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WILSON, JOHN VICTOR, died on June 5, 2008, aged 87. Vic Wilson became Yorkshire's first professional captain in 78 years when he inherited the job from Ronnie Burnet in 1960. In his three seasons in charge, he led Yorkshire to two titles and a near miss. The extent to which this was due to Burnet's groundwork, a strong team, Surrey's decline or Wilson's own leadership remains - like most issues in Yorkshire history - a matter of debate. Fred Trueman never forgave Wilson for sending him home from Taunton for oversleeping; but most contemporaries found it hard to dislike a captain who was quiet, pleasant and unruffled, qualities not always present in Yorkshire cricket.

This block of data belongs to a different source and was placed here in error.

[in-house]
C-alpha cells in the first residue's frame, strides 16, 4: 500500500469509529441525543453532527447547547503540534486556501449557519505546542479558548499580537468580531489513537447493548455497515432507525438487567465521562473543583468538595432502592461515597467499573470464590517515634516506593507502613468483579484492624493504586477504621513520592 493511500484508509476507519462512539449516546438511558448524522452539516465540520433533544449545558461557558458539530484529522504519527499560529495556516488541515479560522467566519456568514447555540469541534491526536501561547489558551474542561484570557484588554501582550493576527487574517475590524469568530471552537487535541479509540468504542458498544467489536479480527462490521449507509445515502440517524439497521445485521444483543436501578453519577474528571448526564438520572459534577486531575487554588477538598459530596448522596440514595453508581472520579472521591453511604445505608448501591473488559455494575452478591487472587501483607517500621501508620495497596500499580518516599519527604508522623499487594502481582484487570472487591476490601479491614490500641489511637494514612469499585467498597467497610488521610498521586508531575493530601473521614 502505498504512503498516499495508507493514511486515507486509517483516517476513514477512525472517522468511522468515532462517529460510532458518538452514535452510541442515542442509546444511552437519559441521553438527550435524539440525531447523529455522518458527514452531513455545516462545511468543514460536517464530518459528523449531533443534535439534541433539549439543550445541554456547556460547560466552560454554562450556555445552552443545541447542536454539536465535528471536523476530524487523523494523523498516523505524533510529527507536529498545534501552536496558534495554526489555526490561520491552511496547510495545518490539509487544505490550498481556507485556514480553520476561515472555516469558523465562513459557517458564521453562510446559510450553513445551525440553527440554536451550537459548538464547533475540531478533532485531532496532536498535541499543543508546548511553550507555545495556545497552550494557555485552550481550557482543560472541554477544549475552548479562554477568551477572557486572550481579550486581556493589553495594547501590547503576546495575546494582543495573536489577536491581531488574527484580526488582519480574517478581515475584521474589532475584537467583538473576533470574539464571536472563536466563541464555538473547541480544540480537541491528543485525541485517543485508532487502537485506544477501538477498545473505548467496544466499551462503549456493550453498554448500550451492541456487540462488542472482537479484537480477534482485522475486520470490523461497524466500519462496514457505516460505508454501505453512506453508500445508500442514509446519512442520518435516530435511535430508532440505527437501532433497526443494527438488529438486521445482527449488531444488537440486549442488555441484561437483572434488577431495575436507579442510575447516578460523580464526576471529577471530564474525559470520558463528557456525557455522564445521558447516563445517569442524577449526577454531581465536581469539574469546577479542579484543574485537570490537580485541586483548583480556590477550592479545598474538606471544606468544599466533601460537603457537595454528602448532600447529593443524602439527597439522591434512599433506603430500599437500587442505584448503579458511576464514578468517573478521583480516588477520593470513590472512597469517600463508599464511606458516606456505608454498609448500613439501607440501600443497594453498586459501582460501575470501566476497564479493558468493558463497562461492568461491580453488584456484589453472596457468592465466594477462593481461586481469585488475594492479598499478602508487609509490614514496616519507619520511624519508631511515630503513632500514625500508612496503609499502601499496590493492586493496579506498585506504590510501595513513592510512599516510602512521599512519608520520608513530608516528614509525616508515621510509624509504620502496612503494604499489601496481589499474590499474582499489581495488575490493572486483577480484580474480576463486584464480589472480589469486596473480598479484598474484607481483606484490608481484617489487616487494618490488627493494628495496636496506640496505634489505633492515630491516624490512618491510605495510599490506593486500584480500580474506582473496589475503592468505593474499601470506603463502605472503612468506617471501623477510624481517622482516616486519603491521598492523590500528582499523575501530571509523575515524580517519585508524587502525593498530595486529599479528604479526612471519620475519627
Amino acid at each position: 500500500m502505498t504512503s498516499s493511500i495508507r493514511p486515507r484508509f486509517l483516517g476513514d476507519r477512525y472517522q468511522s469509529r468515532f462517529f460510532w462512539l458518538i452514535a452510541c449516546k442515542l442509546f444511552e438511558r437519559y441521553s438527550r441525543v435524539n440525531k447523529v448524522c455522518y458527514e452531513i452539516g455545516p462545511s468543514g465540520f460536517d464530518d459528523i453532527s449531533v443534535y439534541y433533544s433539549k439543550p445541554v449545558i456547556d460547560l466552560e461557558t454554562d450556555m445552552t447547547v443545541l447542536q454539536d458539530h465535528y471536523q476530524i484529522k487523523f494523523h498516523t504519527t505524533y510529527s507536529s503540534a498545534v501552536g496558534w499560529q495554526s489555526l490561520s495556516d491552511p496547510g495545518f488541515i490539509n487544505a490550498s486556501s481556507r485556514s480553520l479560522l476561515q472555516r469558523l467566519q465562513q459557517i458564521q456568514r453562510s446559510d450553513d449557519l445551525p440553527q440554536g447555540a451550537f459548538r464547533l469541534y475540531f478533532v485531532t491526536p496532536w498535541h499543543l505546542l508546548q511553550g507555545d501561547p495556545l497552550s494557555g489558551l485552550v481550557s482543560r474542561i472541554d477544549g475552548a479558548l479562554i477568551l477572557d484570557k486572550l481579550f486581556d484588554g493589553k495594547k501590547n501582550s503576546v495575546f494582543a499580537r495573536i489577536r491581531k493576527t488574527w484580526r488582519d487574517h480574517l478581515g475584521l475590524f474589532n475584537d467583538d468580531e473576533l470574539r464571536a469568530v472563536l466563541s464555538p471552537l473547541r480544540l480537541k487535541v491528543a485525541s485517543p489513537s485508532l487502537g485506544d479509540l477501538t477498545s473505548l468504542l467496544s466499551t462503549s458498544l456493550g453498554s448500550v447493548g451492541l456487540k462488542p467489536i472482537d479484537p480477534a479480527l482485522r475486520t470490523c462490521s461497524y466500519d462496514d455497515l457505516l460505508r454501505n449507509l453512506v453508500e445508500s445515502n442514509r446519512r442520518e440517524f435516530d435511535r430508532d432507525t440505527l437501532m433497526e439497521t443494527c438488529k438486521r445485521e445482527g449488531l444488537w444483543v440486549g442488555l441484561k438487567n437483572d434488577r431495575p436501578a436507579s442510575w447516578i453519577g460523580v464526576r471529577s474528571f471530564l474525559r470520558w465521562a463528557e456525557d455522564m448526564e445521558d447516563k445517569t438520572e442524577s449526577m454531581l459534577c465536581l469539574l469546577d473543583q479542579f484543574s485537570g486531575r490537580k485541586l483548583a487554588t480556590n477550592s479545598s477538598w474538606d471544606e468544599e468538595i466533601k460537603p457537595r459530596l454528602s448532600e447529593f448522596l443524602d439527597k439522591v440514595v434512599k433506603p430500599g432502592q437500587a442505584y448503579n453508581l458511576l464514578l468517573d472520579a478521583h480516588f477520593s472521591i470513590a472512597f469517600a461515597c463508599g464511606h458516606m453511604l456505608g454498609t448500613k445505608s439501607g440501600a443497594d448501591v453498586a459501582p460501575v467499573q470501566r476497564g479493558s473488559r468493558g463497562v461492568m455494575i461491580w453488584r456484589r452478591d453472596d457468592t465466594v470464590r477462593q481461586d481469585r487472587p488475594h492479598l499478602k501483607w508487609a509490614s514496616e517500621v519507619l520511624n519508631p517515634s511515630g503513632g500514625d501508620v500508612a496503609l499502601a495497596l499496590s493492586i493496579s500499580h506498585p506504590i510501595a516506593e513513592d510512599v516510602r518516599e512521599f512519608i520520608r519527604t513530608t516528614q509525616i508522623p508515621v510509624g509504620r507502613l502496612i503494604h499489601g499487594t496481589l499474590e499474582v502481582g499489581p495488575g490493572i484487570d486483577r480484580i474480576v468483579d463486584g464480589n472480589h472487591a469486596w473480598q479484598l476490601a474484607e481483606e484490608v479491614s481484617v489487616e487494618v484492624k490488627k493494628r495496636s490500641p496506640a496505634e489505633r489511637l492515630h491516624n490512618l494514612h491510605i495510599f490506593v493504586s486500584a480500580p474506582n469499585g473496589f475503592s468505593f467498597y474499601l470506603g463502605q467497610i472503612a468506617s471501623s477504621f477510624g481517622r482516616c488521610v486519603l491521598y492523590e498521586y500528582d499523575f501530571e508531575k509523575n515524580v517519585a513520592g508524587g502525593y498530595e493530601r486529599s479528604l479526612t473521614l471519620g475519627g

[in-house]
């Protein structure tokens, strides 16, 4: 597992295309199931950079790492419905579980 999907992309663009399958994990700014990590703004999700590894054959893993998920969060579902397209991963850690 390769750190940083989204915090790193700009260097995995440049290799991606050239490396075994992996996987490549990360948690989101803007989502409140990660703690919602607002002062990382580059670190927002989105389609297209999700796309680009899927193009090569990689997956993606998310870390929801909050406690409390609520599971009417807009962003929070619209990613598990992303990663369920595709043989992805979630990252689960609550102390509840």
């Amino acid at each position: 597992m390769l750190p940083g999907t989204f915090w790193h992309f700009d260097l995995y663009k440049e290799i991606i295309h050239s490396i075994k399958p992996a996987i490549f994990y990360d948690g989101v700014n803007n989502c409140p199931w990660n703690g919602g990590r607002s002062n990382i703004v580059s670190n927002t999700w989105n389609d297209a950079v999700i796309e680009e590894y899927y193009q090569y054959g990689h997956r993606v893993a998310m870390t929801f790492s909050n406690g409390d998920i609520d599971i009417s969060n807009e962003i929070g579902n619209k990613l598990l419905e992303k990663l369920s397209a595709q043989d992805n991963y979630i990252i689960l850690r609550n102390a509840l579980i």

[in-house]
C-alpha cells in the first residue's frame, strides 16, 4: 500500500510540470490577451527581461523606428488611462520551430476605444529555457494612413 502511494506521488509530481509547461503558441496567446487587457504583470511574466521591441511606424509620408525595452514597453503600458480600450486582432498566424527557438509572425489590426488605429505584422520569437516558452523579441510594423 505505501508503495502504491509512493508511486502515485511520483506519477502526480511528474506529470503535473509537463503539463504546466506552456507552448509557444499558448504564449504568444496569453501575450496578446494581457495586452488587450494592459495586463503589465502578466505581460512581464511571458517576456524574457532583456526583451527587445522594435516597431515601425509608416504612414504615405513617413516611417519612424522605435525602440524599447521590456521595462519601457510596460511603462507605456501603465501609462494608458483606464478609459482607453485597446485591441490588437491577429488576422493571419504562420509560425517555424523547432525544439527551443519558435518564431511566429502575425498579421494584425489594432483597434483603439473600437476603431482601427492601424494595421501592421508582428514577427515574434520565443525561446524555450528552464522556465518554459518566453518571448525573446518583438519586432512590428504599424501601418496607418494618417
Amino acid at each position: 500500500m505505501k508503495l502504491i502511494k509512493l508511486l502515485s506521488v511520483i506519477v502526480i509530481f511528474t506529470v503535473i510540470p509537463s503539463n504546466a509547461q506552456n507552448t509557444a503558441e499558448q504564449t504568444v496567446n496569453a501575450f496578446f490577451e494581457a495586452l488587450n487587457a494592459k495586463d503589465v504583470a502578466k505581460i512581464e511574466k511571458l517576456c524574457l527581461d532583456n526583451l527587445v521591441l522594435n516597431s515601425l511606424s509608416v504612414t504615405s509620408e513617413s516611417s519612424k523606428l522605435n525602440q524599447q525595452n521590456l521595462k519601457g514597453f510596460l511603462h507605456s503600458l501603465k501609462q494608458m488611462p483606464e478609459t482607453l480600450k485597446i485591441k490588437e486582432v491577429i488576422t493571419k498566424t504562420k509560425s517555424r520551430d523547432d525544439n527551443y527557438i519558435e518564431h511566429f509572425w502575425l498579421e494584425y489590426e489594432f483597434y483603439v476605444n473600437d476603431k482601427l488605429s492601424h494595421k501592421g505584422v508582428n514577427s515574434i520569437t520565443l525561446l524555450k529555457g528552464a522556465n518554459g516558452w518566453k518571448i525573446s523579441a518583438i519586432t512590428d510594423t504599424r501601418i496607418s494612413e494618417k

In his opening Championship match in charge, Wilson forced a result at Hove by declaring the first innings with no wickets down. Unfortunately for him, Sussex won, and thereafter his captaincy was more often criticised for caution rather than for recklessness. The same went for his batting. Wilson emerged from his family farm near Malton and the Bradford League after the war and in the early 1950s began to be seen as a potential England player. He made a magnificent unbeaten 130 at Old Trafford in the August Bank Holiday Roses match in 1954 when almost everyone else struggled on a damp pitch, and became a late addition to the Ashes touring party, ahead of his fellow-Yorkshire left-hander Willie Watson. Wilson never played a Test but was twelfth man throughout the series, and a regular presence on the field: some believe his selection was deliberately engineered by the captain Len Hutton because of his brilliant catching, especially at short leg. "He had the biggest hands you've ever seen," said his team-mate Ted Lester. Wilson's batting fell away in the late 1950s - after 1956 his seasonal average was always below 30 - and Yorkshire dropped him for a while in 1959 just before handing him the captaincy. But he was unperturbed when he played and missed, and often made his runs when they were most needed, which gained him respect, as did his personal qualities. "He had strong principles and in a quiet way he succeeded. Vic was always straight down the middle," said Bob Appleyard. Abstemious and home-loving, Wilson returned to the farm whenever he could, and spent the off-days during his career and the rest of his working life in the production of carrots.
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